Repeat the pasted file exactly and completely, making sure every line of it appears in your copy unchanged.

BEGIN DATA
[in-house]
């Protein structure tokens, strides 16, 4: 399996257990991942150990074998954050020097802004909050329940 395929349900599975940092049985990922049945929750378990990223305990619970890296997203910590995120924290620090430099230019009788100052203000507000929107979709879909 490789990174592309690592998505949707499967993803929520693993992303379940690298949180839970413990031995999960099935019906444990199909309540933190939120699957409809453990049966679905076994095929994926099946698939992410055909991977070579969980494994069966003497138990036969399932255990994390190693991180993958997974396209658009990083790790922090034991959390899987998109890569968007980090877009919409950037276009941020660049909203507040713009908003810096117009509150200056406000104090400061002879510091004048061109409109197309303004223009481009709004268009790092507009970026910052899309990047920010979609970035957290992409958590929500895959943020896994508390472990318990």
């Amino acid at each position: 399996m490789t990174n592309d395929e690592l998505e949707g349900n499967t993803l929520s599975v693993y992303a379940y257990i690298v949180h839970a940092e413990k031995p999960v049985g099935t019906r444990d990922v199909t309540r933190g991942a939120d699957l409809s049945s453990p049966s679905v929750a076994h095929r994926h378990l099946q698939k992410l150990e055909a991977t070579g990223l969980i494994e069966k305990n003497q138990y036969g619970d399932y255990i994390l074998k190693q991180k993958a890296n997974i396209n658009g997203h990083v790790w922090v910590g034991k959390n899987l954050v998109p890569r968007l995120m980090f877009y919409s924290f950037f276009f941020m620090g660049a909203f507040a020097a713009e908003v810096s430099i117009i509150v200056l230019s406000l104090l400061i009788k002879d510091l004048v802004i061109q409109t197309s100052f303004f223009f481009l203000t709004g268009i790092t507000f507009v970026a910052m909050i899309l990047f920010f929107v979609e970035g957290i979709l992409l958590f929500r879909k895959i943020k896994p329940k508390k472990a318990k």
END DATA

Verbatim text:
[in-house]
């Protein structure tokens, strides 16, 4: 399996257990991942150990074998954050020097802004909050329940 395929349900599975940092049985990922049945929750378990990223305990619970890296997203910590995120924290620090430099230019009788100052203000507000929107979709879909 490789990174592309690592998505949707499967993803929520693993992303379940690298949180839970413990031995999960099935019906444990199909309540933190939120699957409809453990049966679905076994095929994926099946698939992410055909991977070579969980494994069966003497138990036969399932255990994390190693991180993958997974396209658009990083790790922090034991959390899987998109890569968007980090877009919409950037276009941020660049909203507040713009908003810096117009509150200056406000104090400061002879510091004048061109409109197309303004223009481009709004268009790092507009970026910052899309990047920010979609970035957290992409958590929500895959943020896994508390472990318990």
């Amino acid at each position: 399996m490789t990174n592309d395929e690592l998505e949707g349900n499967t993803l929520s599975v693993y992303a379940y257990i690298v949180h839970a940092e413990k031995p999960v049985g099935t019906r444990d990922v199909t309540r933190g991942a939120d699957l409809s049945s453990p049966s679905v929750a076994h095929r994926h378990l099946q698939k992410l150990e055909a991977t070579g990223l969980i494994e069966k305990n003497q138990y036969g619970d399932y255990i994390l074998k190693q991180k993958a890296n997974i396209n658009g997203h990083v790790w922090v910590g034991k959390n899987l954050v998109p890569r968007l995120m980090f877009y919409s924290f950037f276009f941020m620090g660049a909203f507040a020097a713009e908003v810096s430099i117009i509150v200056l230019s406000l104090l400061i009788k002879d510091l004048v802004i061109q409109t197309s100052f303004f223009f481009l203000t709004g268009i790092t507000f507009v970026a910052m909050i899309l990047f920010f929107v979609e970035g957290i979709l992409l958590f929500r879909k895959i943020k896994p329940k508390k472990a318990k």